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EU Commission examines hard drive mergers

The European Commission is to investigate whether two proposed takeovers within the hard drive disk (HDD) sector would impede competition and drive up consumer prices.02 Jun 2011

The Commission will investigate Seagate Technology's proposed acquisition of Samsung's HDD business, it has said. In a separate investigation the Commission will look at what the impact would be of Western Digital Corporation's planned takeover of Hitachi's storage business, it said.

The Seagate/Samsung investigation will be considered on its own, whilst the Western Digital/Hitachi deal will be assessed taking the Seagate/Samsung takeover into account, the Commission said.

"Hard drives are the backbone of the digital economy," Joaquin Almunia, Commission Vice President in charge of competition policy, said in a European Commission statement.

"The sector has already experienced significant consolidation and the proposed acquisitions will further reduce competition. The Commission will carefully examine if effective competition is preserved and innovation encouraged," Almunia said.

Major merger or takeover deals involving companies with big market share are ruled on by the European Commission using its Merger Regulation.

"The Commission clears the vast majority of mergers after a one-month review, but if it has competition concerns it must open an in-depth investigation. The opening of a full probe does not prejudge its outcome," the Commission statement said.

The Commission said that the results of its investigations will be available by 10 October.

There are currently five HDD manufactures in the world. They are Seagate, Western Digital, Hitachi, Toshiba and Samsung. The Commission said that an initial assessment of the Seagate/Samsung deal had raised concerns that one combined company could create an uncompetitive market place.

"The merged entity would have a significant market share in the overall market for HDDs, particularly in 3.5" desktop HDDs where it would only face two competitors (Western Digital and Hitachi)," the Commission statement said.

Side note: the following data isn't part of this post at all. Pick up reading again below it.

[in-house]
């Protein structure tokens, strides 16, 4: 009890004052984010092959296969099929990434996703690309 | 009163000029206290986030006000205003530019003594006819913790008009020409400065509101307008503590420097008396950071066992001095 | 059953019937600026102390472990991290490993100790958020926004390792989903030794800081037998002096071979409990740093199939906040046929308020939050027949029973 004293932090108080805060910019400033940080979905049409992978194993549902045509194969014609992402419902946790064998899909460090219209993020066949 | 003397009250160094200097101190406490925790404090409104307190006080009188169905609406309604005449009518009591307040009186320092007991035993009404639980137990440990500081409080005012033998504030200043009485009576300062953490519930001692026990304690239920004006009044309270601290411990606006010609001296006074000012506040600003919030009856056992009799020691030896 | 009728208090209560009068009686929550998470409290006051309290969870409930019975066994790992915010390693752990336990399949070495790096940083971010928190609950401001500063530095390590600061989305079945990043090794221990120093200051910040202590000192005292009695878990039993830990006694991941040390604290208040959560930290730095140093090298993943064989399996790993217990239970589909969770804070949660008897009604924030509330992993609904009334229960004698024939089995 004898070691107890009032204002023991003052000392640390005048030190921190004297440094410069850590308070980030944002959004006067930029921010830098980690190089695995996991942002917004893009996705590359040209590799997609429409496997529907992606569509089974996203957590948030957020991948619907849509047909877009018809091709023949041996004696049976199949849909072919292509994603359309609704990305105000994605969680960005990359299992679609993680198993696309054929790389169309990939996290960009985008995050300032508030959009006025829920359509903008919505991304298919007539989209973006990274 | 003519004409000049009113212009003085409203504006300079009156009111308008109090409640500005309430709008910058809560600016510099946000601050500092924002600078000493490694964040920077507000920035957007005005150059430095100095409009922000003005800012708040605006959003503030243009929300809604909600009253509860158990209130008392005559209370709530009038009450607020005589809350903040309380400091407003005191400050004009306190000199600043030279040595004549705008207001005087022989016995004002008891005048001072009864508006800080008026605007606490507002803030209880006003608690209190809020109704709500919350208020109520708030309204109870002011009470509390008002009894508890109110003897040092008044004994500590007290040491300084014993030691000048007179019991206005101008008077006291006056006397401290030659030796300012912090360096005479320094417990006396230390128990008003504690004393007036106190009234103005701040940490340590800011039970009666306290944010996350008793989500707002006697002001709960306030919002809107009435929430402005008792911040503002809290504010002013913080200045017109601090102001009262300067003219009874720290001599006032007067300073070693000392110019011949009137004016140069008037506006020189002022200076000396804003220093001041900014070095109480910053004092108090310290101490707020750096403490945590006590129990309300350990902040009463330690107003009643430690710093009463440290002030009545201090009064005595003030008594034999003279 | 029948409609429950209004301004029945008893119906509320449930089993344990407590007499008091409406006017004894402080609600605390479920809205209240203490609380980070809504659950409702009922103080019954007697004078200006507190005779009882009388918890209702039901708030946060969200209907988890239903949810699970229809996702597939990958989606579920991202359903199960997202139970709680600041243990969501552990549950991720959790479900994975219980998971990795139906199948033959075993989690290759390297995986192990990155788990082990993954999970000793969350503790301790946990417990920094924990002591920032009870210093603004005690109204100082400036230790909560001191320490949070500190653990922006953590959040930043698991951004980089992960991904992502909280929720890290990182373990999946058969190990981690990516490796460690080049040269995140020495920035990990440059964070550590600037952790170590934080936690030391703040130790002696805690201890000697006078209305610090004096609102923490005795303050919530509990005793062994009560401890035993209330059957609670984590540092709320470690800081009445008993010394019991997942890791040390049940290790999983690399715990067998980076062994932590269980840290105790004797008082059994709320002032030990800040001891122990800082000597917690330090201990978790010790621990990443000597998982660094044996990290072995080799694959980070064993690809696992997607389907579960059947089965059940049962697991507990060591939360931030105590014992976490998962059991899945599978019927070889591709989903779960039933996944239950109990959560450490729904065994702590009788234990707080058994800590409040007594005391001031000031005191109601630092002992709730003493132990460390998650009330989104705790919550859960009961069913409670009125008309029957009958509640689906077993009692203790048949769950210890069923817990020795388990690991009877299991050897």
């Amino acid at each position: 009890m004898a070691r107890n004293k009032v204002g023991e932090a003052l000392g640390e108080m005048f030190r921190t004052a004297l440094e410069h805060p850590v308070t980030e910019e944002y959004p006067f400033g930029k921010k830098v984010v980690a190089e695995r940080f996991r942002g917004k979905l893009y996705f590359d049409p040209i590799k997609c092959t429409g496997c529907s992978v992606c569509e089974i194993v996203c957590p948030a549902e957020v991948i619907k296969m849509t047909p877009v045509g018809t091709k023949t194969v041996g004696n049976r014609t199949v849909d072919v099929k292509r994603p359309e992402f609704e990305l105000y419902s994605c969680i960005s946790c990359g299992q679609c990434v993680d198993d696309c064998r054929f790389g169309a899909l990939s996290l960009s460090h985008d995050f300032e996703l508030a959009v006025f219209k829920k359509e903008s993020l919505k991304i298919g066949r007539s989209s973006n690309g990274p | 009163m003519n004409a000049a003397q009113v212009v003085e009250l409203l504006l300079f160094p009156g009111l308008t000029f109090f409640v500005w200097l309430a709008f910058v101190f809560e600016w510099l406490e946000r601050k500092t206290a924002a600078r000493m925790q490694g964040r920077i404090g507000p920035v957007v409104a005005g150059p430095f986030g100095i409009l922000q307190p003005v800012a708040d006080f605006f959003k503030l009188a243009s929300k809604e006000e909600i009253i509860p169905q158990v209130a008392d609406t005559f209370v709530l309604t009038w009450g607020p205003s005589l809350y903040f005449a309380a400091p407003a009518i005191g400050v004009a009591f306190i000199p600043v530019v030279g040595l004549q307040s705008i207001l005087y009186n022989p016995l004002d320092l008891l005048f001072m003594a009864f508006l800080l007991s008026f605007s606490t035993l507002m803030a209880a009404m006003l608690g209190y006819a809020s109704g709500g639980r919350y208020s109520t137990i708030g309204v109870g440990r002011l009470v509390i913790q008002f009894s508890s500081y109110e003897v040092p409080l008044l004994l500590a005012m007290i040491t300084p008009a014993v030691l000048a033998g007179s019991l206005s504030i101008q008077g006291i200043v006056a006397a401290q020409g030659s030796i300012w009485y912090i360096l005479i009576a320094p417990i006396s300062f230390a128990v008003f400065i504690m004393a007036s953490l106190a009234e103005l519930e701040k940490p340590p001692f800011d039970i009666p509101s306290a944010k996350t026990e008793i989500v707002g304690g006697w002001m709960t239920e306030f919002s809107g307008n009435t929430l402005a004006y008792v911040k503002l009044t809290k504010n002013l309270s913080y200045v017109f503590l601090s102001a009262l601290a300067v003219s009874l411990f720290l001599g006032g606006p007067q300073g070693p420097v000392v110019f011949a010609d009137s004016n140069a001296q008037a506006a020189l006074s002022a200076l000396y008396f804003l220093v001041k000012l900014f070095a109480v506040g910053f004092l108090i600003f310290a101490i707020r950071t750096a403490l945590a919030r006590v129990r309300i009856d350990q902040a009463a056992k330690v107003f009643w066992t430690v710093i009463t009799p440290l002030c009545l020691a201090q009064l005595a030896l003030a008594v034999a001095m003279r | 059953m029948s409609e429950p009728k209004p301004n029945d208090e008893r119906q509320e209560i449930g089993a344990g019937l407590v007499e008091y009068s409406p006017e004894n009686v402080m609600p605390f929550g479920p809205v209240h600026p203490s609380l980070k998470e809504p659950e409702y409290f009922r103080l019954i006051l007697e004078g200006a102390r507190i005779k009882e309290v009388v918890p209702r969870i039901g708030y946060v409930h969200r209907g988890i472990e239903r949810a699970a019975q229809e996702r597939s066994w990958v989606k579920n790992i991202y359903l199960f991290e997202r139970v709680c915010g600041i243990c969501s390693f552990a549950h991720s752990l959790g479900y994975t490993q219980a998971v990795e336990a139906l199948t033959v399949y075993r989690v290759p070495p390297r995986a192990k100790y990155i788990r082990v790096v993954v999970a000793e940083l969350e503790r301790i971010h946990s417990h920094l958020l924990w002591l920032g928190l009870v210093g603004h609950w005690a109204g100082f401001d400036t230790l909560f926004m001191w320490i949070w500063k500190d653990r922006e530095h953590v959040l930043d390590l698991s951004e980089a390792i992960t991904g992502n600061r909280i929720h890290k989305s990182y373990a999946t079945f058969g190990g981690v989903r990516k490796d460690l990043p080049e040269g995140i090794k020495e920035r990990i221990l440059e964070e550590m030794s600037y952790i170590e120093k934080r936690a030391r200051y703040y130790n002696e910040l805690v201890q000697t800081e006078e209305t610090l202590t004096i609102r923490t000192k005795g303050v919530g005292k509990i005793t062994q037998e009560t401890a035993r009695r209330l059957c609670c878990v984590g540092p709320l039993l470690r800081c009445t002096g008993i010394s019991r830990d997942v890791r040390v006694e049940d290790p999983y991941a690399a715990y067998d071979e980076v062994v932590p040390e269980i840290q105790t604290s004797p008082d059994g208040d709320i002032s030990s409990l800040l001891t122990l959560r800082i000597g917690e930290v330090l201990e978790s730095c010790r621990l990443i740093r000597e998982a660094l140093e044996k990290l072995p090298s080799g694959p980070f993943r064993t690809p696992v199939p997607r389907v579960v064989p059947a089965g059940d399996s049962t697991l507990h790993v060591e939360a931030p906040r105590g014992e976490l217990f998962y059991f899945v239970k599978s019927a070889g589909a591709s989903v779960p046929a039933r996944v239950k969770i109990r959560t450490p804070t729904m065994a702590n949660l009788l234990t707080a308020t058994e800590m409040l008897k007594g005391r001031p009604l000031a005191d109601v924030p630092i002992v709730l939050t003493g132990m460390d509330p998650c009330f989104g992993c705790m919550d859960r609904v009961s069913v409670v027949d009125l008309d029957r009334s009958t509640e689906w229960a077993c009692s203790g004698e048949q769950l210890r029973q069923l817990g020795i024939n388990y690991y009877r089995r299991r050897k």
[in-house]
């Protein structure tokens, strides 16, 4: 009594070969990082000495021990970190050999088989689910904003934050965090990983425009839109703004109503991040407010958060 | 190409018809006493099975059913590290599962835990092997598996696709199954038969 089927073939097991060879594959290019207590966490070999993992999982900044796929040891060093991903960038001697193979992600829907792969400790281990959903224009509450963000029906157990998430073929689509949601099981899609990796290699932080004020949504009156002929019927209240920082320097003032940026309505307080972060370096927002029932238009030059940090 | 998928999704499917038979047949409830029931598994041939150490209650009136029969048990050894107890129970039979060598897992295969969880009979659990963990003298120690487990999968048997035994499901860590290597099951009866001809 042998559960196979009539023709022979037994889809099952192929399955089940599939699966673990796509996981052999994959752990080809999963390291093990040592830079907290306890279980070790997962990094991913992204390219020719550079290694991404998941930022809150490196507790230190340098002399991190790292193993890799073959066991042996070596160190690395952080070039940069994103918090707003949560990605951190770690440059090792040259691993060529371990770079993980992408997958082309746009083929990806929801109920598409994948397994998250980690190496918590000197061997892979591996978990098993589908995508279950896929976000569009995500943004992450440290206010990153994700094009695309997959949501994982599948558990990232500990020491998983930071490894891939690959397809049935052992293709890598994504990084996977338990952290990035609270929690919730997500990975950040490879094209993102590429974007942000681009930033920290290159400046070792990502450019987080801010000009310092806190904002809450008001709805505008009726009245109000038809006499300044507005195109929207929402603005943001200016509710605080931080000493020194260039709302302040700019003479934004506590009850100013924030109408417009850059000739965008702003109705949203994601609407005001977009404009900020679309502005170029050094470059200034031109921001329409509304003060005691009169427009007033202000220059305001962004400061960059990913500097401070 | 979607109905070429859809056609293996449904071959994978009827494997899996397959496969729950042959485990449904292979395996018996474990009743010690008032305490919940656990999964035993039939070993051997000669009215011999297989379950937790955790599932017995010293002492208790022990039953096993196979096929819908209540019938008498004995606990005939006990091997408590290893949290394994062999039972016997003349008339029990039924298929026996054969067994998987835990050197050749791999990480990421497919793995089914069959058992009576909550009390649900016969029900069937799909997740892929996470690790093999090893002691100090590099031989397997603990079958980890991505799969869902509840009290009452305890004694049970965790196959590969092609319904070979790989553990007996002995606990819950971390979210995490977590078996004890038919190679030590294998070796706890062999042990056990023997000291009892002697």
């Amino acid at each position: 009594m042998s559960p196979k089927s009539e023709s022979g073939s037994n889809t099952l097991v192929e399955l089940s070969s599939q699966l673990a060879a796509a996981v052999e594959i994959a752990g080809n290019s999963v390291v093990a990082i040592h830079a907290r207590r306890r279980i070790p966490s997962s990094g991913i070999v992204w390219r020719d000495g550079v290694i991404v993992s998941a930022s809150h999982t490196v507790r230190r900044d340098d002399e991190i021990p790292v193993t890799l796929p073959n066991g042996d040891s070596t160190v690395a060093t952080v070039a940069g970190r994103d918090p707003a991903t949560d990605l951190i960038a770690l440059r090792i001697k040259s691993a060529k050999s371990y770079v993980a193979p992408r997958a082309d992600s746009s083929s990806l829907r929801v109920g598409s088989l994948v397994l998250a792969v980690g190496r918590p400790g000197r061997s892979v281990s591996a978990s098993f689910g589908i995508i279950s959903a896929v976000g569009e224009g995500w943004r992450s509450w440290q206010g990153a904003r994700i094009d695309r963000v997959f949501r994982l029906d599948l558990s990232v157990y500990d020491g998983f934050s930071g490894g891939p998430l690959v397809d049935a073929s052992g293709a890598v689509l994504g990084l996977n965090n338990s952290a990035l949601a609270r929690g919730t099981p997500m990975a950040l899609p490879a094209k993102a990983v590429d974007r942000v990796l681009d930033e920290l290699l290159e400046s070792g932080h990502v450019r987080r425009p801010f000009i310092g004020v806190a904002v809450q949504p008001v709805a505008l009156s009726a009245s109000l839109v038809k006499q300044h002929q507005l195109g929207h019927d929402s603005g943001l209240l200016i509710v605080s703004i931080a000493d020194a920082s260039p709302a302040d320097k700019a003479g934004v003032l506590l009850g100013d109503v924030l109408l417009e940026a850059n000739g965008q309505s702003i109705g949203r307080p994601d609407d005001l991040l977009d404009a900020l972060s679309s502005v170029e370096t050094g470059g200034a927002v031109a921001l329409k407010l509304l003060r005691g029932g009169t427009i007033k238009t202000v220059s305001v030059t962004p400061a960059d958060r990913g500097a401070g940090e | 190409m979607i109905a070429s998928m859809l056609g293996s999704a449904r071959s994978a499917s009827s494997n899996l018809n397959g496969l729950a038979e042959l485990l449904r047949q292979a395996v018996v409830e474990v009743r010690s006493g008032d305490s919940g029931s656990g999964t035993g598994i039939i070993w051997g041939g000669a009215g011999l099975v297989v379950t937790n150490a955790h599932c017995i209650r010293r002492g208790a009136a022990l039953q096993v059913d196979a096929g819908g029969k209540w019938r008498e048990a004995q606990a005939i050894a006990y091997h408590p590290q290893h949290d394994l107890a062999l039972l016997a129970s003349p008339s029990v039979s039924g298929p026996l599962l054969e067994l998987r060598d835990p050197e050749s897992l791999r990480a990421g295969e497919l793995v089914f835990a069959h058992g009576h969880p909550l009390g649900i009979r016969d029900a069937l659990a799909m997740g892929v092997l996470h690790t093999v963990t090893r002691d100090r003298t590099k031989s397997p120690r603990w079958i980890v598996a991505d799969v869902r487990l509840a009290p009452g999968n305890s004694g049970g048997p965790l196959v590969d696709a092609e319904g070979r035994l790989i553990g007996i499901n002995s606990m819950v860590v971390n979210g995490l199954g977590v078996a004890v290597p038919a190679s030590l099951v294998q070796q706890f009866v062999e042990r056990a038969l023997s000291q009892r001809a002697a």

"This could impact negatively on customers’ ability to obtain competitive prices for the product. The merger could also reduce the manufacturers' incentives to innovate in the market. Respondents to the market investigation have raised concerns with respect to a risk of coordination between HDD manufacturers," the Commission said.

The Commission said it was concerned that the Seagate/Samsung deal could decrease the overall demand for 'heads', which read and record data within HDDs, from the sole independent manufacturer of heads in the market, TDK.

"This could in turn result in uncompetitive prices for heads and a weakening of TDK's ability to keep innovating," the Commission statement said.

"This would also negatively affect Toshiba's competitiveness in the HDD market, as Toshiba depends on TDK heads," it said.

A preliminary study into the Seagate/Samsung takeover also found that the proposed deal could negatively impact on the market for external storage devices (ESDs), the Commission said. ESDs plug in to computers and can be used to transfer data between locations.

"The initial investigation suggested the combined entity might have the ability and incentive to strengthen the market presence of its own branded ESDs by increasing HDD prices or restricting supply for non-integrated ESD providers," the Commission said. "This could negatively affect competition and innovation in the ESD market."

An assessment of the proposed Western Digital/Hitachi takeover found that a combined company would be the leader in the HDD market, the Commission said.

"For 3.5'' desktop HDDs, the only remaining competitor would be the combined Seagate/Samsung entity," the Commission said. "For 2.5'' mobile HDDs, used in notebooks and other portable electronic devices, it would only face Seagate/Samsung and Toshiba," it said.

"This could also have a negative impact on customers' capability to obtain better prices and on suppliers' incentives to keep competing through innovative products," the Commission said. "Concerns were also raised with respect to an increased risk of coordination between HDD manufacturers."

The concerns outlined in the case of the Seagate/Samsung takeover about the impact of the heads market on TDK and Toshiba were also raised during the preliminary investigation in the Western Digital/Hitachi deal, the Commission said. The takeover would also adversely affect the ESD market, the Commission said.

"The market investigation revealed concerns that the proposed transaction would reduce the available sources of HDDs to the detriment of ESD manufacturers so as to strengthen the combined entity's leading role in the ESD market." The Commission said. "This could negatively affect competition and innovation in the ESD market," it said.

The Commission has previously blocked major transactions of companies from going through.

In 2001 it prevented a $45m deal between General Electric and Honeywell, two US companies involved in the aviation industry, from going ahead. The Commission blocked the deal after over concerns that an integration of the firms could "foreclose" the market to competitors.

The European Court of First Instance later found that the Commission made a number of errors in how it had assessed the way the parts of the firms would merge and said it had failed to prove that the harm to competition would arise.

Technology law news is also available from Bootlaw, a free resource for technology start-ups, with regular events hosted by Pinsent Masons.